As is well known, the Central Banks are in charge to manage the nominal rate of interest and it is their key tool for influencing whatever part of the “real” economy they can actually influence. In recent years, there were strong signs like in Japan but also in Europe that the effectiveness of the interest rate policy by the major central banks was benign. Yet, any rise in the rate of interest would have cause further troubles for already struggling corporates who were looking to refinance their existing debt with cheap new money.
Clearly, the central banks were confident that no overheating of the economy would occur. The often cited argument was that strong competition within the real economy was almost leading to “deflationary” tendencies. Prices were stable and in some instances were even lowered due to advances in technology and innovation.

Indeed the efficiency gains of the emergence of the internet may well have been a quantitative factor in the data when the decision to lower interest rates were taken over the last decade. However with the interest rate at an all-time low and equity asset prices at an all-time high the crux is now in how to reverse the equity bubble. This is because the low interest rate environment and huge credit lending volumes have now caused equity prices to inflate to pre-crisis levels. Whether those equity prices are justified against the credit liabilities on corporate balance sheets is a difficult guess.

Whereas academic books have allowed for various reasons for interest rate adjustment by central banks, those reasons usually are around managing the investment decisions of corporate capital investments. So most of interest theory is around the supply of capital by the central banks.

But clearly there is also a demand side to capital. Namely the demand of a “trusted medium of exchange” to invest. That “trust” is not by chance, but managed carefully through political, democratic and regulatory policies. The Cost of Capital is also the costs of managing “trust” in a currency.

At the core of such “trust” mechanisms are information systems monitoring the supply and demand of money by financial institutions and large corporations. Without such monitoring there would be little trust in a currency. To ensure monitoring is adhered to by all involved institutions, financial or corporate, extensive regulatory and compliance policies have been built around money contracts between the central banks, financial institutions and corporates.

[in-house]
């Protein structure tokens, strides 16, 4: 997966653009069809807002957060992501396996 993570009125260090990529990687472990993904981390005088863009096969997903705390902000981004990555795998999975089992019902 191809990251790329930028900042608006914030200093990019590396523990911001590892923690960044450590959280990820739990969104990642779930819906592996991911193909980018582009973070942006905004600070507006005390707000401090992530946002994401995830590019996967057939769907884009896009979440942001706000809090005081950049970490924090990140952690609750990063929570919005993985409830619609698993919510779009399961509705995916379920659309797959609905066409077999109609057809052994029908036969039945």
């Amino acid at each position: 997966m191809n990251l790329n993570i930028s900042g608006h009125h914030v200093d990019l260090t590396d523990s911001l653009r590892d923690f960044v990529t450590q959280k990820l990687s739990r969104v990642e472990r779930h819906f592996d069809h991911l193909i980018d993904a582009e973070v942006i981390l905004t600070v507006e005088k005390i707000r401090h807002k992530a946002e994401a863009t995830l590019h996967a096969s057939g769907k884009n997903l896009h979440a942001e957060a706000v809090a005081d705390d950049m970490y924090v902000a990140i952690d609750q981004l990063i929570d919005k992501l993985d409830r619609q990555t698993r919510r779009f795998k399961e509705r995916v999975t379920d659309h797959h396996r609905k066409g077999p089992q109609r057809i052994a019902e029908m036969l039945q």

Enter the Crypto Currencies, which are to this date hardly regulated. With a constant maximum transaction cost of 1% the current transaction value of bitcoin is the lowest in any medium of exchange available. This means that anyone with an internet access and a product to sell, can instantaneously receive BitCoins without any further transaction costs but 1% on the actual transaction value.

The tremendous efficiency gain from this is obvious. Private individuals in niche markets are hence able to create businesses in the real economy which may previously been closed to barriers of entry and such micropayment levels. Effectively, nodes such as “Bitpay” enable anyone to become a bank buy accepting money instantaneously from all parts of the world.
So the key question emerges about whether such low transaction prices can be sustained over the long term to include regulatory and compliance costs which are integral parts of creating trust in currencies.

Economy 5.0 | Publishers